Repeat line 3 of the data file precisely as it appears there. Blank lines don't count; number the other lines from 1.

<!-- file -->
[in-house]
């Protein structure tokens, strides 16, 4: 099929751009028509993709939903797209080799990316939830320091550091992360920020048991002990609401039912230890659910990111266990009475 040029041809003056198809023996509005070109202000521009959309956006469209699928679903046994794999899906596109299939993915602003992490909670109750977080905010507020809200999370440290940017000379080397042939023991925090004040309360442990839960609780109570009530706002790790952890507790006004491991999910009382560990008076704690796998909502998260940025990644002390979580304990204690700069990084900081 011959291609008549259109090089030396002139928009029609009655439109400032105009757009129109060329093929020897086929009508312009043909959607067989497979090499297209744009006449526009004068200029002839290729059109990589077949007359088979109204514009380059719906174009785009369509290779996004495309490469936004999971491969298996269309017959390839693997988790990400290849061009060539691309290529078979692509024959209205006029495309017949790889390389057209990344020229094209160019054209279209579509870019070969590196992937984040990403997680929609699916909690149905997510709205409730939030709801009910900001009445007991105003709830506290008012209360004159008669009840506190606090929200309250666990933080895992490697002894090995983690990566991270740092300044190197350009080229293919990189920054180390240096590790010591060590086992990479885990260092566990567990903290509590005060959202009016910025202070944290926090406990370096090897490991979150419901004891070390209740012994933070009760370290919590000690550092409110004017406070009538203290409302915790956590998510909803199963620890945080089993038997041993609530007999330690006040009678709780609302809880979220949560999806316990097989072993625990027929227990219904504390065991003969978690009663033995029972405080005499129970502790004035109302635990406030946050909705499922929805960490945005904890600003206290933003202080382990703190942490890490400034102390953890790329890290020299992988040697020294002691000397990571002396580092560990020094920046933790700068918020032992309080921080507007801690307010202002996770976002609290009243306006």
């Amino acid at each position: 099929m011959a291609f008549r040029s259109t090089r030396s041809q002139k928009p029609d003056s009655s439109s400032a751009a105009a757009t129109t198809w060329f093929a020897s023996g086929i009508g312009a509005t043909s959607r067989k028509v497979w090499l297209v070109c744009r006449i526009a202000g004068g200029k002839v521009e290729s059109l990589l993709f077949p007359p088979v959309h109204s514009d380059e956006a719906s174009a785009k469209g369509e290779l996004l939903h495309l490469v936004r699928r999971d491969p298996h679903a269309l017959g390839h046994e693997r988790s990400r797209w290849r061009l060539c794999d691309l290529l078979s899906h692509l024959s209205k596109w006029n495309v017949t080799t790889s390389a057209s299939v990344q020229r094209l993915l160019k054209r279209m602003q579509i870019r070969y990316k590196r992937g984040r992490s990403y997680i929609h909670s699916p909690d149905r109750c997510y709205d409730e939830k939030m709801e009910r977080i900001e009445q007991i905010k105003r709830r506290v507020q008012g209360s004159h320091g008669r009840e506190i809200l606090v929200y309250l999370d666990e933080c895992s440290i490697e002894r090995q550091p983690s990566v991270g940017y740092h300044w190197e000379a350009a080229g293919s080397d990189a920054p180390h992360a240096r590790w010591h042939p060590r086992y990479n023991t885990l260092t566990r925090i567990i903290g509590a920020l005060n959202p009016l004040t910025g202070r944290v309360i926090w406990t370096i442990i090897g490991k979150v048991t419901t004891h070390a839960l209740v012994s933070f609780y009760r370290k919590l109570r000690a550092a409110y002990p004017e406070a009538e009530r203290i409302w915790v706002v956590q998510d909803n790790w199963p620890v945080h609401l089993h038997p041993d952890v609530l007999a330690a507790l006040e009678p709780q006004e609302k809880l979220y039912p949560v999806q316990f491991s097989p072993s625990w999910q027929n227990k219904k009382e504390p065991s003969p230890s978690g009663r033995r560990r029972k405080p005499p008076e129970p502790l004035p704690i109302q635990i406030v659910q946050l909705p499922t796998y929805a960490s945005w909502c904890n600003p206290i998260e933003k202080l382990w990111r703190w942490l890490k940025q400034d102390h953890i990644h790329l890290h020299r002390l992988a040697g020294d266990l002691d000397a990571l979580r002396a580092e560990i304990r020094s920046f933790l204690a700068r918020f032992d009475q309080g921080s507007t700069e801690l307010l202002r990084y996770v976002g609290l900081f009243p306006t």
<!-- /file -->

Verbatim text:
């Amino acid at each position: 099929m011959a291609f008549r040029s259109t090089r030396s041809q002139k928009p029609d003056s009655s439109s400032a751009a105009a757009t129109t198809w060329f093929a020897s023996g086929i009508g312009a509005t043909s959607r067989k028509v497979w090499l297209v070109c744009r006449i526009a202000g004068g200029k002839v521009e290729s059109l990589l993709f077949p007359p088979v959309h109204s514009d380059e956006a719906s174009a785009k469209g369509e290779l996004l939903h495309l490469v936004r699928r999971d491969p298996h679903a269309l017959g390839h046994e693997r988790s990400r797209w290849r061009l060539c794999d691309l290529l078979s899906h692509l024959s209205k596109w006029n495309v017949t080799t790889s390389a057209s299939v990344q020229r094209l993915l160019k054209r279209m602003q579509i870019r070969y990316k590196r992937g984040r992490s990403y997680i929609h909670s699916p909690d149905r109750c997510y709205d409730e939830k939030m709801e009910r977080i900001e009445q007991i905010k105003r709830r506290v507020q008012g209360s004159h320091g008669r009840e506190i809200l606090v929200y309250l999370d666990e933080c895992s440290i490697e002894r090995q550091p983690s990566v991270g940017y740092h300044w190197e000379a350009a080229g293919s080397d990189a920054p180390h992360a240096r590790w010591h042939p060590r086992y990479n023991t885990l260092t566990r925090i567990i903290g509590a920020l005060n959202p009016l004040t910025g202070r944290v309360i926090w406990t370096i442990i090897g490991k979150v048991t419901t004891h070390a839960l209740v012994s933070f609780y009760r370290k919590l109570r000690a550092a409110y002990p004017e406070a009538e009530r203290i409302w915790v706002v956590q998510d909803n790790w199963p620890v945080h609401l089993h038997p041993d952890v609530l007999a330690a507790l006040e009678p709780q006004e609302k809880l979220y039912p949560v999806q316990f491991s097989p072993s625990w999910q027929n227990k219904k009382e504390p065991s003969p230890s978690g009663r033995r560990r029972k405080p005499p008076e129970p502790l004035p704690i109302q635990i406030v659910q946050l909705p499922t796998y929805a960490s945005w909502c904890n600003p206290i998260e933003k202080l382990w990111r703190w942490l890490k940025q400034d102390h953890i990644h790329l890290h020299r002390l992988a040697g020294d266990l002691d000397a990571l979580r002396a580092e560990i304990r020094s920046f933790l204690a700068r918020f032992d009475q309080g921080s507007t700069e801690l307010l202002r990084y996770v976002g609290l900081f009243p306006t």